- Mar 24, 2019
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- Hive Type
A bit of a wild guess, but I'd say 150. First link is a bit about tree hollows in the obliqua ...with agewhats the estimated age of the tree?
Yes. The photo was taken in Tasmania.In Tasmania ?
Good job. Seriously big trees those.....A couple of bee trees I've had to remove colonies from. One trunk of a mature beech tree being hiabed down for me to extract. A large branch from a mature oak with a very strong colony that I had to remove from the fallen portion.
Yes. The photo was taken in Tasmania.
This is the only other one I know near me. White peppermint tree which is much younger. The entrance, which is very low on the trunk, is barely bigger than a bee, and is almost dead centre of second photo.
We have large oaks around our fields and every year we have hundreds of self set oak saplings. They are dotted about all over the place and in the garden they pop up where the Jays have buried themhere is also a large concentration of self set (oak) tree whips in that area / location. They are more likely to naturally germinate and establish on ley lines. Comment - .
We had loads of oak saplings in a spot nearby a few years ago - it was because there were loads of oak trees nearby.We have large oaks around our fields and every year we have hundreds of self set oak saplings. They are dotted about all over the place and in the garden they pop up where the Jays have buried them
Don't take it to heart, many of us are a bit sceptical of Leylines and the likes, but as you say how many have looked at an old building/historic monument and thought 'in that case, why?' And sometimes the only way to start a sensible debate is to get someone to defend their theory.But I am only trying to promt comment on here as to the percieved importance of ley lines in the navigaional aspects of bee activity. Honey bee orientation seems to be more accurate and yet more fickle than that of homing pigeons. If i go to the spring line villages near me, I often think why someone in the distant past decided it was a good place for a house, a church or a livestock shelter or WHY. When it was a bare piece of land why get a 'feeling' this is the spot?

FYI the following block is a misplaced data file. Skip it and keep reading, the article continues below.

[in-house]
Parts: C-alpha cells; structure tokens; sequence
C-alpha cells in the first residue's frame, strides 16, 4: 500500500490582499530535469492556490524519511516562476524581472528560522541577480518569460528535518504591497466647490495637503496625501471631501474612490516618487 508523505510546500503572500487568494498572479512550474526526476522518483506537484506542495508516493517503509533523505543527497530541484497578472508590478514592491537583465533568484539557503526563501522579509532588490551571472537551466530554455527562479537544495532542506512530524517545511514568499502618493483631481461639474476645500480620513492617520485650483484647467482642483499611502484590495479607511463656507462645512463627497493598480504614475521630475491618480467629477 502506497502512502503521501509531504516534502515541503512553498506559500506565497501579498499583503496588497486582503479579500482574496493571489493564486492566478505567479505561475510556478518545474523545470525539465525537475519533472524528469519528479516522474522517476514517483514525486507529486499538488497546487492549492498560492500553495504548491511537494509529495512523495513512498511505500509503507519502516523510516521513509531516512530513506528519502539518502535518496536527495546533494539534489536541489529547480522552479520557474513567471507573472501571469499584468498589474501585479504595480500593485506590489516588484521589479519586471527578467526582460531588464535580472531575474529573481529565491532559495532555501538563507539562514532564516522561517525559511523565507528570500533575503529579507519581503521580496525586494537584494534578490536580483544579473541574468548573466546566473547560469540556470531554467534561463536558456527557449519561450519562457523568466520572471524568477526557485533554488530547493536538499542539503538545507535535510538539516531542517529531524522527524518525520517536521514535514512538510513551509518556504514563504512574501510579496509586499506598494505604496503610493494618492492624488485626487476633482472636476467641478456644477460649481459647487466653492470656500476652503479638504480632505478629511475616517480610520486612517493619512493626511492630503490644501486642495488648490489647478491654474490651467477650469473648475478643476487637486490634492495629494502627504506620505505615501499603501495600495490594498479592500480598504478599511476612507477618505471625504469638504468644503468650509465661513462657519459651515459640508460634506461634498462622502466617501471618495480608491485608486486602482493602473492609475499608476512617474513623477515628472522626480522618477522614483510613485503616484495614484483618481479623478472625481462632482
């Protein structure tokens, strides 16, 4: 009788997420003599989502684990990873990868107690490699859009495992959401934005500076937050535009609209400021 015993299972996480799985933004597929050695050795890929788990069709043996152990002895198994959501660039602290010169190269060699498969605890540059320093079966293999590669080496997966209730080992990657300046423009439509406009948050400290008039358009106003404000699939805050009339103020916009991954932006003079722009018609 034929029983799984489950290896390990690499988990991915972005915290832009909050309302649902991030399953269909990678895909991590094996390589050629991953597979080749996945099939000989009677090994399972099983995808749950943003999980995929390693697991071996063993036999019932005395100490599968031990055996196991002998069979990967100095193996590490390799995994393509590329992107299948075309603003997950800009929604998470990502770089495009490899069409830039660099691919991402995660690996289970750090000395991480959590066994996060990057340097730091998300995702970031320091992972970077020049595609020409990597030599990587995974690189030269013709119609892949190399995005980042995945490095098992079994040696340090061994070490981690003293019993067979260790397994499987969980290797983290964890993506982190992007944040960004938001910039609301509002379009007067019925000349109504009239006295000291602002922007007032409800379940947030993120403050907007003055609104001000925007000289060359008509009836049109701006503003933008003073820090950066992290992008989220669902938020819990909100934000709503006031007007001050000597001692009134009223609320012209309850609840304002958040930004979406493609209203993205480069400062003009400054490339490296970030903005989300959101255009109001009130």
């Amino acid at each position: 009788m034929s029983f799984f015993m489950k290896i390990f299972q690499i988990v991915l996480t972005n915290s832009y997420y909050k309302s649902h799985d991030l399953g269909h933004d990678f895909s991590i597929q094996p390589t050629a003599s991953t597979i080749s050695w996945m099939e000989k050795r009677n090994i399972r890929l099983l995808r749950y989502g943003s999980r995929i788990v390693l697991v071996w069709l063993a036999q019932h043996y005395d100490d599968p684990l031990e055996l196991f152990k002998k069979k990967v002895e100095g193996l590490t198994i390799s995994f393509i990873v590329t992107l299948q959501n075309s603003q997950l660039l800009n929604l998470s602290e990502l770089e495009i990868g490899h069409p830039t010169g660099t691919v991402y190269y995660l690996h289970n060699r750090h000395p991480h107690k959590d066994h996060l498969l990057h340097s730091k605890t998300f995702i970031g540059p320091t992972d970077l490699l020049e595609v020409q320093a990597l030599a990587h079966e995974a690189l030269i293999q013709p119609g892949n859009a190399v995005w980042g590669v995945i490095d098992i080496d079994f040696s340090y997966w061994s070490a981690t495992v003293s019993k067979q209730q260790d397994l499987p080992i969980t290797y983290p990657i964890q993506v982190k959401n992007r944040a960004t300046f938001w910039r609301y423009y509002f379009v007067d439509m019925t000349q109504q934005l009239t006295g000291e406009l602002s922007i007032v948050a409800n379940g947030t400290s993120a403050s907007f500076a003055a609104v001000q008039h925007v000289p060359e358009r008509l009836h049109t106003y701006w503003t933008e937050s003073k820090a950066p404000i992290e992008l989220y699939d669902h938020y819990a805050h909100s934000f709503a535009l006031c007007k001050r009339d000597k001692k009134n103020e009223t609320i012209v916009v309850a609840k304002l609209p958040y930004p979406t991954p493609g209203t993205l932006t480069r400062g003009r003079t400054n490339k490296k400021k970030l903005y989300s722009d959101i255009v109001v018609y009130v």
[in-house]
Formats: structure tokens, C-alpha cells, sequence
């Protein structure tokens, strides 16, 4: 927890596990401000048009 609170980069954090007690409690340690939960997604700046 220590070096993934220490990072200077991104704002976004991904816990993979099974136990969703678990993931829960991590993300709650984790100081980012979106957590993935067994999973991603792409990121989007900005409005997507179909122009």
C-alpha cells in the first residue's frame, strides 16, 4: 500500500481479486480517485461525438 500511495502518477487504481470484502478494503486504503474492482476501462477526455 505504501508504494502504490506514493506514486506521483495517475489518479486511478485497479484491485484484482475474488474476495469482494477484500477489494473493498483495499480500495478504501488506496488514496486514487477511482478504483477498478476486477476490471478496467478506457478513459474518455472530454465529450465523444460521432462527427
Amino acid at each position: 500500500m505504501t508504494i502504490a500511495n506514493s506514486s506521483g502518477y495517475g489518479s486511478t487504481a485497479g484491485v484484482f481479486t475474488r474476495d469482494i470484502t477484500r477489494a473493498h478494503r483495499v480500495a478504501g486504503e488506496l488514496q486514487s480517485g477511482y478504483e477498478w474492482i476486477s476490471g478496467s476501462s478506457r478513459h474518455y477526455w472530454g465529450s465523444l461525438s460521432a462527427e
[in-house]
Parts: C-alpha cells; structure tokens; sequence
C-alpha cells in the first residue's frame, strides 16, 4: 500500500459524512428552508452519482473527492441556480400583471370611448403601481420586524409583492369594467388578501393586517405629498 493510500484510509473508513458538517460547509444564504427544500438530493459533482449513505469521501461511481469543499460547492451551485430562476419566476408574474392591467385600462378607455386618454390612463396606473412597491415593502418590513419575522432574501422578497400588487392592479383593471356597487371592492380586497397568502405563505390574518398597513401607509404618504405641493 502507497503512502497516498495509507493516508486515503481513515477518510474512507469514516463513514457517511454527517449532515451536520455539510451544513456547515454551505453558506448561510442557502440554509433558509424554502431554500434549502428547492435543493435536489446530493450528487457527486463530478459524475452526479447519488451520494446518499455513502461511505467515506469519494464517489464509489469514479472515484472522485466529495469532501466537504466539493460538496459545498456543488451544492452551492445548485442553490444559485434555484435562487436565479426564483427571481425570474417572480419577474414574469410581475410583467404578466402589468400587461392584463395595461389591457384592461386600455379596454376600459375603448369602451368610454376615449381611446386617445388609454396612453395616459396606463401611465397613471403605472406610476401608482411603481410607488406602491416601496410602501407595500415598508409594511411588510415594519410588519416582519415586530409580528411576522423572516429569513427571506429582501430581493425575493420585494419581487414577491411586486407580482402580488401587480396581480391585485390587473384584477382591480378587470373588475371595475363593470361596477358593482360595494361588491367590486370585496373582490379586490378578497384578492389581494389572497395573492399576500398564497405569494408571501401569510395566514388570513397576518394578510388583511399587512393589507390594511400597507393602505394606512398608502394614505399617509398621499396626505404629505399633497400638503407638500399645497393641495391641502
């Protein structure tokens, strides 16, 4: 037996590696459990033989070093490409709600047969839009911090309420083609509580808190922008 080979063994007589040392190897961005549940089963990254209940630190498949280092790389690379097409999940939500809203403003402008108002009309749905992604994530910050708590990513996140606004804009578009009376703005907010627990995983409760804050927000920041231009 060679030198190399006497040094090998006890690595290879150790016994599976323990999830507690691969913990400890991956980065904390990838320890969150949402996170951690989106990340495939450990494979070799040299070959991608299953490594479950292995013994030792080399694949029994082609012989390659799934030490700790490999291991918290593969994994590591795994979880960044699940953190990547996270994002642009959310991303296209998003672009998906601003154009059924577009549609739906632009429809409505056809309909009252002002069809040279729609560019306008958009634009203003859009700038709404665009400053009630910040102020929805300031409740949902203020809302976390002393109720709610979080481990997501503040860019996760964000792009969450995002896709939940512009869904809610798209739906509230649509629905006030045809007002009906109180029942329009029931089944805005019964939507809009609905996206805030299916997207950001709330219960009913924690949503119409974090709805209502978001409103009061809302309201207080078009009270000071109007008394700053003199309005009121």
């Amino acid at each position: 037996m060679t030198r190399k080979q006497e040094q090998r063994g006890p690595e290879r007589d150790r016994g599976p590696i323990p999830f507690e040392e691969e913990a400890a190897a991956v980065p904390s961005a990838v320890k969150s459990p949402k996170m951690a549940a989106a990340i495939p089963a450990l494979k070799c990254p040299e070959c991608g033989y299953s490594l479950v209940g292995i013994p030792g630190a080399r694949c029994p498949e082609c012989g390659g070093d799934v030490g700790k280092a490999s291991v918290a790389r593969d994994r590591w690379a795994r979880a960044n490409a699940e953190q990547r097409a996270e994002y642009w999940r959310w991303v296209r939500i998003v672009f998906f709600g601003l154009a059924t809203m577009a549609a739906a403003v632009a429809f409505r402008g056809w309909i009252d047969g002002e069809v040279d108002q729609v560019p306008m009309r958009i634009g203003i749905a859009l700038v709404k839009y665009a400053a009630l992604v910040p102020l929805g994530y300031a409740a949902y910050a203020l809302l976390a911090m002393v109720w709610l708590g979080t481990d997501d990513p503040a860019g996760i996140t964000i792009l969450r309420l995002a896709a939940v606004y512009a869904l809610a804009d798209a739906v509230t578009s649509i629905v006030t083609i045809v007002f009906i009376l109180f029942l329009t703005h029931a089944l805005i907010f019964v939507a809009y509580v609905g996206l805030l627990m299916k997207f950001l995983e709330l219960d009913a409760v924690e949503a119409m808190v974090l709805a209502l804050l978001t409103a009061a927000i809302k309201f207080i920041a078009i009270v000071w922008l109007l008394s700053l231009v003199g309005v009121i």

Yes, that's true but .... the best and healthiest trees and the ones that survive to very great age are nearly always found on the confluence of energy lines ... if you take your dowsing rods to a field or a wood you will find that the biggest and best specimens are inevitably found where dowsed lines cross. The fact that these are also attractive to bees follows the same principle ... plus, of course, old trees often have cavities that bees will find attractive.But as for acorns - seems to me, you only have to stick one in the dirst and up sprouts a sapling
Well you invited comment......According to Dave Cushmans website these trees may be attractive, even if a colony does not survive a hash winter, for future swarms to settle because a) bees have been there before and b) the trees are positioned where several ley lines cross. I have a large tree (Ash) laid with the roots at 90deg to the ground and before i kept bees myself, some years would have a colony inside a cavity near the ground. There is also a large concentration of self set (oak) tree whips in that area / location. They are more likely to naturally germinate and establish on ley lines. Comment - .